The Light-Bearer's Daughter tells the story of eleven-year-old Dana, who is about to emigrate to Canada from Ireland with her father, despite her protests. If she leaves, how will she ever find her mother, who disappeared when she was three?

As Dana grapples with her father's decision, she is unwittingly drawn into the world of Faerie. She encounters a mysterious young woman who calls her into the woods. There, Dana is charged with an important mission: she must carry an urgent message from the High King of Faerie to his second-in-command deep in the mountains. If she succeeds, Dana will be granted her heart's desire - any wish will come true.

But why has the High King of Faerie chosen Dana for this mission, and what does it have to do with her long-lost mother?
I have to say again that this is truly a great series to invest your time in. Book 3 in the Chronicles of Faerie series following on from The Hunter’s Moon and The Summer King, this story follows other girls’ adventures to save fairy from impending disaster. This little girl is rather young compared to the other girls in the first two books, as she is only eleven-years-old. We learn through the course of the book, though, that she is not a regular little girl. She has aspects of strength that she is not aware of and secrets that she has chosen to not remember. Her mother left her when she was very young, and Dana has always felt like it was her fault.

She has always lived in Ireland, but her father is from Canada. He came to Ireland for a trip, met Dana’s mother, and decided that he did not see any reason to return to his homeland. Dana is getting older, though, and he finds it hard for a single man to deal with a child that is entering her teenage years, so he decides that it is time to move closer to his family so that the female members can help with her up-bringing. Dana does not know if she wants to leave her home, though. She keeps thinking that her mother will return, and she will not be able to find them if they live in a different country.

Anyways, Dana encounters the faerie folk, and suddenly her life takes a very different turn. She has been commanded to carry a message to one of the faerie kings because for some reason he has made it so that only humans can get near where he rests. So, Dana is sent out to stop him because the faerie folk need him. It is quite an adventure for an eleven-year-old, and the faerie that gives her the mission is often not sure if she can handle it. It means leaving her father for an unknown period of time and setting out in the forest by herself. She does not know who is friend or foe; she just has to keep her wits about her to get the message out in time.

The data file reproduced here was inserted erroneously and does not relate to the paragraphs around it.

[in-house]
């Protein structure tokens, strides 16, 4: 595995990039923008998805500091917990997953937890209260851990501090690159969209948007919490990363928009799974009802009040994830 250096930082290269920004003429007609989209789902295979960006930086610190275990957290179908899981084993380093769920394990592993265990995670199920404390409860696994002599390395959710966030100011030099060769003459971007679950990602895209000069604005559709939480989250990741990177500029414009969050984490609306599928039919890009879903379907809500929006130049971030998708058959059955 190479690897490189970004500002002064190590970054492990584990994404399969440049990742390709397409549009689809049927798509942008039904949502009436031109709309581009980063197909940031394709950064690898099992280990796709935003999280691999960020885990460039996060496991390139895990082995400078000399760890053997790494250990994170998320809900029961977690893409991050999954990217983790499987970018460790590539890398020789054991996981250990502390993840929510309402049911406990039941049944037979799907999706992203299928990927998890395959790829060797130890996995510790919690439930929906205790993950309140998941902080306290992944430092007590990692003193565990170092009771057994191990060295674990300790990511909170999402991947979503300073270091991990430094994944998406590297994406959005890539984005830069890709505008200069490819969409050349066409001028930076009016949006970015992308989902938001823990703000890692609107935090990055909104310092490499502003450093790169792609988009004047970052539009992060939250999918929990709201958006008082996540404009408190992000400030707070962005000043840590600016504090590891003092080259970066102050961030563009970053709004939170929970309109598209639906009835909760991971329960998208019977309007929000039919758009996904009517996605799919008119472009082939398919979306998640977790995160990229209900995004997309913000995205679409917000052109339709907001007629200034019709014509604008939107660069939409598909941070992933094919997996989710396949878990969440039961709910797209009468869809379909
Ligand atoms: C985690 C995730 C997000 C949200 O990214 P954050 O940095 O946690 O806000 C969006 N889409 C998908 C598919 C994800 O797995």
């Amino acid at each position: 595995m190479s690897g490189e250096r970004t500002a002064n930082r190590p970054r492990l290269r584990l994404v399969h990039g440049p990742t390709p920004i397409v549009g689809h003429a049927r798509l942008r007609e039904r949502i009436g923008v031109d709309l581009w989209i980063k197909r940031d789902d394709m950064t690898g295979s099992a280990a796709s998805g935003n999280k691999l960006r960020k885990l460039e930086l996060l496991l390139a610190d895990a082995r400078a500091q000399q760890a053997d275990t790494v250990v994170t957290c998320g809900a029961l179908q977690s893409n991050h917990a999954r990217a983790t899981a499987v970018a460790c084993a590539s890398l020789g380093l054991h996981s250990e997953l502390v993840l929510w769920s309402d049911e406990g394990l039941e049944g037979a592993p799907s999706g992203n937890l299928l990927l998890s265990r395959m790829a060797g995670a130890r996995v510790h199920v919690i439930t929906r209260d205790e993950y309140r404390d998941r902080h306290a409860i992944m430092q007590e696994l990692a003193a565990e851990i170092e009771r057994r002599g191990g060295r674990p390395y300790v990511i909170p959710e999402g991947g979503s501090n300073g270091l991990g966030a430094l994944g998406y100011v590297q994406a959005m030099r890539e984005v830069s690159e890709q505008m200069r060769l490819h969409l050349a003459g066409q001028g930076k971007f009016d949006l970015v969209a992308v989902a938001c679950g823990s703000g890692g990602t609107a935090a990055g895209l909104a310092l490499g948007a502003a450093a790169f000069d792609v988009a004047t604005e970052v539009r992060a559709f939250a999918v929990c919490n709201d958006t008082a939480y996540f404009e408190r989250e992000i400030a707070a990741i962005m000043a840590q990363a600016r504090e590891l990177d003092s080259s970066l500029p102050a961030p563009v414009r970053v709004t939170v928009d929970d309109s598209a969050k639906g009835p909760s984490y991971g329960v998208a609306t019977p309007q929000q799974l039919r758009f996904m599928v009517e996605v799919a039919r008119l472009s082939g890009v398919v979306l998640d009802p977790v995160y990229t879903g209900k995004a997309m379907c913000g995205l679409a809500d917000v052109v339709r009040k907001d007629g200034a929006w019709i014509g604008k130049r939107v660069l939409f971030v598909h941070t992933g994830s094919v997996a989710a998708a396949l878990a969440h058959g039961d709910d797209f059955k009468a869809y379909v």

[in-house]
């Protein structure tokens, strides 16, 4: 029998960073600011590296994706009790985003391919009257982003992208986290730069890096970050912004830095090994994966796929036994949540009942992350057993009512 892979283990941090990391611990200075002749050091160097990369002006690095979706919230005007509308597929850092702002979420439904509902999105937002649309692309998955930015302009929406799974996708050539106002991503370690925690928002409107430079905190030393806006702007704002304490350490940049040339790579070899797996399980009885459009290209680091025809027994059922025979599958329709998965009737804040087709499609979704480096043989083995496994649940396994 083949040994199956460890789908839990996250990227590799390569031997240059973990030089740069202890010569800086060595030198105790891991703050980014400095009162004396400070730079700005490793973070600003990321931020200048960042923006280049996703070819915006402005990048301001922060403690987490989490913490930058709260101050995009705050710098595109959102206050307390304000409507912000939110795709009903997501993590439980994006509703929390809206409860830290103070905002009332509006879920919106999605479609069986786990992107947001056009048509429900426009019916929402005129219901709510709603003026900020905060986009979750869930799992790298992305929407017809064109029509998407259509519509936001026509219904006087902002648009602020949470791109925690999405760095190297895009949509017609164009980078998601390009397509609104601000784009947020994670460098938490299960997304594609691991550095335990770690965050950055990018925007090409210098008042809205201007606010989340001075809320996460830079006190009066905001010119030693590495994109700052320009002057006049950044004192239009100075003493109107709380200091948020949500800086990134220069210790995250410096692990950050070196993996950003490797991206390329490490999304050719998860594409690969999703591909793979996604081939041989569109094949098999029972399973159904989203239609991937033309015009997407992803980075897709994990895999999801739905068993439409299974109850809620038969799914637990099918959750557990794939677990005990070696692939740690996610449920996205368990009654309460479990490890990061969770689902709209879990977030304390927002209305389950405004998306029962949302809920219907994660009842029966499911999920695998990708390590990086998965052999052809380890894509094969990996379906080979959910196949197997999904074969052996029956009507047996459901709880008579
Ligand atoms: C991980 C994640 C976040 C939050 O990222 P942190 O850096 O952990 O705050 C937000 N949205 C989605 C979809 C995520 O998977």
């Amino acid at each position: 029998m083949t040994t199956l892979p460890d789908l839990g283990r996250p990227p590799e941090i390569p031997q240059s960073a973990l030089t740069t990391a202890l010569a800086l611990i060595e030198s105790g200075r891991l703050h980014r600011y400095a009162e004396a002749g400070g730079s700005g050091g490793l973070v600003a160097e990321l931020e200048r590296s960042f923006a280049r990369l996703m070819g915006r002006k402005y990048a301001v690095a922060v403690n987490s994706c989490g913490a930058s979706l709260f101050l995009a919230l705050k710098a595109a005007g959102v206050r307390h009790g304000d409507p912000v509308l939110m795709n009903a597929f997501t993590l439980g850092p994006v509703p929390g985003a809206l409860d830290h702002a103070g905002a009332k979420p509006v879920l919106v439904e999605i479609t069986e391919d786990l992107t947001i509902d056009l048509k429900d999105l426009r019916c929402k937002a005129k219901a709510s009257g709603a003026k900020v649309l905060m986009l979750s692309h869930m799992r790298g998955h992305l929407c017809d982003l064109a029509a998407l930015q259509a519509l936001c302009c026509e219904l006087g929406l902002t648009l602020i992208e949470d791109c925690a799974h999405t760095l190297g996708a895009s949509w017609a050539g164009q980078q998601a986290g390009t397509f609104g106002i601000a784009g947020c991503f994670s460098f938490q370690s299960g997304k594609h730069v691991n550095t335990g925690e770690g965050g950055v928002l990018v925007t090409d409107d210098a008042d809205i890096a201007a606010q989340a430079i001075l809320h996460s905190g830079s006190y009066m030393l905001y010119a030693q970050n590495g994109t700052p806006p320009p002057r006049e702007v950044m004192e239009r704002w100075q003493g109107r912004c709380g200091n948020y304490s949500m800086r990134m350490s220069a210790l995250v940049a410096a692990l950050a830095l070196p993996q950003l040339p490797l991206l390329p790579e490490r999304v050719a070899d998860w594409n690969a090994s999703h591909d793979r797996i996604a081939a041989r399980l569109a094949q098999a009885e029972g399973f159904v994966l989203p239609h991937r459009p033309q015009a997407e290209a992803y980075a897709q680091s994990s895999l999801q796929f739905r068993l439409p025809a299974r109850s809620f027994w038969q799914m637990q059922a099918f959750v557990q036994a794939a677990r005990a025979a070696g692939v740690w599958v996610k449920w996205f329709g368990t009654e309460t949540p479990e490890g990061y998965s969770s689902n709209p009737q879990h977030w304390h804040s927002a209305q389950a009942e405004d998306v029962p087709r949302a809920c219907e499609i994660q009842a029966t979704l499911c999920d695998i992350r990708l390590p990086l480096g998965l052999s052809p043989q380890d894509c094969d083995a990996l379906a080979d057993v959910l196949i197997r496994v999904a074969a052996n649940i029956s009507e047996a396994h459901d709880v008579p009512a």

Dana is a good heroine. Sometimes she ages the book, making you aware you are reading about a young child, but Melling writes so well that it really captures your attention. She does not just write simply to write, she has studied folklore and things, so she has a basis for everything that she is saying. It improves the quality of the story, making it better than some of the other faerie books that are on the market. I particularly like that there are translations and pronunciation guides provided at the end so you understand the Gaelic.

All in all, I like this series. I am reading book 4 right now, but it will likely be March before I review it. I like it, but I got a bit Melling’d out, so I am reading it slowly.



Man, how do you do Kailana - it seems all the books you pick up are winners :D

I was wondering, was this series is for young adults?

Yes, but the 4-in-1 is in the adult fantasy section.

About this blog

Welcome to Twisted Kingdom - a review site for science fiction and fantasy books.

There have been some recent changes, most obviously the template, so please bear with us while we set up our links and arrange the reviews on our sidebar.

Please drop us a line at if you notice any craziness, broken links or if you'd like us to add you to our link list.

About Me

My photo
Since I was a little girl I have been fascinated with books. Early photos show me with a book in hand, even if it was not exactly my reading level... My first word was a made-up word meaning 'book', actually. I suppose I had my priorities at an early age... Over the years my interest in books has become one of the defining features of who I am as a person. You can probably call me a bookworm. While I have other interests, reading will always be the one I talk about the most, even if I am not focusing on it as much as I used to.